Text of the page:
Skip to main contentSkip to main navigationSkip to footer content

Campus Resources

Campus Resources for Biology Students

Saint Xavier University has an ideal location for the study of biology.

The campus has its own spring-fed lake and the Palos Forest Preserves are within a few minutes drive. Moreover, the Lincoln Park and Brookfield Zoos, Morton Arboretum and Field Museum of Natural History provide local settings for field trips and classes.

The laboratory facilities at Saint Xavier University include the following resources for students:

  • animal facility.
  • a cadaver facility.
  • a greenhouse.
  • a light microscope research center.

In addition, Saint Xavier University is a member of the Reis Biological Field Station Consortium. Membership allows faculty the use of the station for field trips/courses and give the SXU student access to all summer field courses offered by any of the Consortium schools.

Ronald and Charleen Crean Memorial Animal Nutrition Lab


Ronald and Charleen Crean had two sons, both of whom are Saint Xavier University alums. One of their sons, Dr. Jason Crean, is now faculty in SXU's Department of Biological Sciences and co-directs the lab's activities. The inspiration and support of Ronald and Charleen led to the creation of this laboratory, and the work done here honors them and their loving dedication to science and the SXU mission and community.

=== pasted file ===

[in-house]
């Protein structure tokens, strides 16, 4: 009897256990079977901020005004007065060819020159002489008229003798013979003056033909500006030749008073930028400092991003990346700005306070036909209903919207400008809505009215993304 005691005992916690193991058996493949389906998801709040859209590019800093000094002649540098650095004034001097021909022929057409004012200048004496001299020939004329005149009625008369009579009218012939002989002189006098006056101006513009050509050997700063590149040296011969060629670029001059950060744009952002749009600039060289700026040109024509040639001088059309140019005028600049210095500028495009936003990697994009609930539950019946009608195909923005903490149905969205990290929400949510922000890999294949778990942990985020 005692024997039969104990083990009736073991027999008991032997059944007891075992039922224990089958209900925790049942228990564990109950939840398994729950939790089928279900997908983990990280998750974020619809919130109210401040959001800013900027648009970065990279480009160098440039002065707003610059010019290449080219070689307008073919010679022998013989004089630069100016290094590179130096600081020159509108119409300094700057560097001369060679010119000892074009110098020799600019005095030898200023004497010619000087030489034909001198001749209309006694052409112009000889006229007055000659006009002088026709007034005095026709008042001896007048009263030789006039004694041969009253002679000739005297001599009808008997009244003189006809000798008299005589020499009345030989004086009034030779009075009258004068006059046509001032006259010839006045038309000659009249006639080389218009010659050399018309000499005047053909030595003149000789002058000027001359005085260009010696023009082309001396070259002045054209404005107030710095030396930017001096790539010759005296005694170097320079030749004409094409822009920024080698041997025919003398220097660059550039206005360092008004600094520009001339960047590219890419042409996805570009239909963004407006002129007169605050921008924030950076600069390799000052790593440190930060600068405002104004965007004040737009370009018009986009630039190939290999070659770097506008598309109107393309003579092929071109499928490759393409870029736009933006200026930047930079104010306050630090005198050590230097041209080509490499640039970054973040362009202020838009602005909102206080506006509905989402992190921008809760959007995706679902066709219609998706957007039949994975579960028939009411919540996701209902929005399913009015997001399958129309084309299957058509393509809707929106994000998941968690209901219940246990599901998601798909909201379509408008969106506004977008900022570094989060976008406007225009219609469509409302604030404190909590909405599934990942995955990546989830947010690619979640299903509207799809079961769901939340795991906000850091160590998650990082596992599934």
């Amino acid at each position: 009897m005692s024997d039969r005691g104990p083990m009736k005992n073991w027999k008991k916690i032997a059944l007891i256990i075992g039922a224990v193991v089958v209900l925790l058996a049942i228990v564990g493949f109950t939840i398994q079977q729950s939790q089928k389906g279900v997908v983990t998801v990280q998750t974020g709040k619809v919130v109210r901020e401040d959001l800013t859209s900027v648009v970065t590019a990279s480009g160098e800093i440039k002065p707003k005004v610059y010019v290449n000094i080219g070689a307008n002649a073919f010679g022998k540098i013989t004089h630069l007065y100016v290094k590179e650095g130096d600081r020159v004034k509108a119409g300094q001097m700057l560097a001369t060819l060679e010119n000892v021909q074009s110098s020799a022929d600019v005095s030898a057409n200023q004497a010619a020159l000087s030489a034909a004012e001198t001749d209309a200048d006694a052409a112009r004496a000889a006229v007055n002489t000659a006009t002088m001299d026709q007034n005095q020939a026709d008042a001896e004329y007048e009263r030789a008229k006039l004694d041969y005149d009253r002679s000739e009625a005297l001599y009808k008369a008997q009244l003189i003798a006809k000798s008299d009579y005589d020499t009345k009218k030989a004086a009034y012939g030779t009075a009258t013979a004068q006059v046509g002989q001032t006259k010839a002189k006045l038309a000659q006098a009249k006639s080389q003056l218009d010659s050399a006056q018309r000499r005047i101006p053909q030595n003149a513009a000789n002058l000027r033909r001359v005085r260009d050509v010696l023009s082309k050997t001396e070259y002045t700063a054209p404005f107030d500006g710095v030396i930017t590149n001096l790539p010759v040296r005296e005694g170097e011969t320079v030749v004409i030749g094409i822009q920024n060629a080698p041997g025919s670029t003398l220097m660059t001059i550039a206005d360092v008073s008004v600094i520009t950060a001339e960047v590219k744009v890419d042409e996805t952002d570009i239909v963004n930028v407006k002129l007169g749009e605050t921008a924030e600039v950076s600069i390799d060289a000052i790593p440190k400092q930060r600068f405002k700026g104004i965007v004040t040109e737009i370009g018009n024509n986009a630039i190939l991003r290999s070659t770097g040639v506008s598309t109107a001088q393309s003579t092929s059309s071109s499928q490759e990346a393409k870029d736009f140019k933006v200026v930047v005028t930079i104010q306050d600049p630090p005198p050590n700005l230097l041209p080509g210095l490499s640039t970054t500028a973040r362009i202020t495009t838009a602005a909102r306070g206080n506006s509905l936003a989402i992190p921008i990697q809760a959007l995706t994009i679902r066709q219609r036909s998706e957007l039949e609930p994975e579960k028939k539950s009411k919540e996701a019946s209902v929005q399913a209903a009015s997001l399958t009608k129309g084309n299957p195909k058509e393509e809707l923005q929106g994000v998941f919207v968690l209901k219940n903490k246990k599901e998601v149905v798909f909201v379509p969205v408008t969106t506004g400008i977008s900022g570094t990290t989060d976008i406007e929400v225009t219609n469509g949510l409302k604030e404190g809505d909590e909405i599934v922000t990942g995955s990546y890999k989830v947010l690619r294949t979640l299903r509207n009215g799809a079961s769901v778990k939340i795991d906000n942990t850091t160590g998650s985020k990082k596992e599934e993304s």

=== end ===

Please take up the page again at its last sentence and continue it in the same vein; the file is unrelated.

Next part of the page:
Nutrition is as important to animals as it is to humans. Proper nutrients balance results in healthier animals, which leads to optimum lives. Most of today's animals live in close proximity to humans, whether they are livestock or pets. Society is becoming more and more involved in the welfare of the animals we keep. By studying and improving animal nutrition, we are improving the livelihood and longevity of all animals.

The main goal of our facility and department is knowledge. We want to obtain and distribute the knowledge needed to improve our field of study. We also want the public to understand the vast need for the knowledge obtained by our research, which is important if we are to continue to improve the overall health and quality of life for the animals we manage. By helping to educate all animal caretakers, we hope to support an ever-growing industry. 

Animal Safety and Research Protocols

The Saint Xavier University Institutional Animal Care and Use Committee (IACUC) oversees all aspects of SXU animal care and use in programs for teaching and research. The President of Saint Xavier University has granted the Institutional Official the authority to appoint members to the IACUC. The IACUC reviews all animal use protocols, ensures compliance with federal regulations, inspects animal facilities and laboratories, and oversees animal training and educational programs. The IACUC serves as a resource to faculty, investigators, technicians, students, staff and administrators and provides guidance for conducting all animal use procedures with the highest scientific, humane and ethical principles.

Closeup photo of flamingo with professor

Professor and flamingo

About the Lab Directors

Tatiana's Headshot
Tatiana Tatum

Dr. Tatum is a cytogeneticist interested in toxicology and a broad range of research interests. Tatum's current research focuses primarily on four areas; nutrition, acute toxicology, ecological genetics and the scholarship of teaching and learning.

In the areas of acute toxicity and environmental toxicology, Tatum's current research concentrates on examining the effects of a variety of everyday toxicants on various organisms. In addition to working with several plant species, she has worked with Daphnia, Artemia, red-sided garter snakes, ramshorn snails and frogs. To date, the effects of oxalate, BPA, EtOH, nicotine, caffeine, artificial sweeteners, cigarette butts, chemical deicers and numerous other substances have been tested.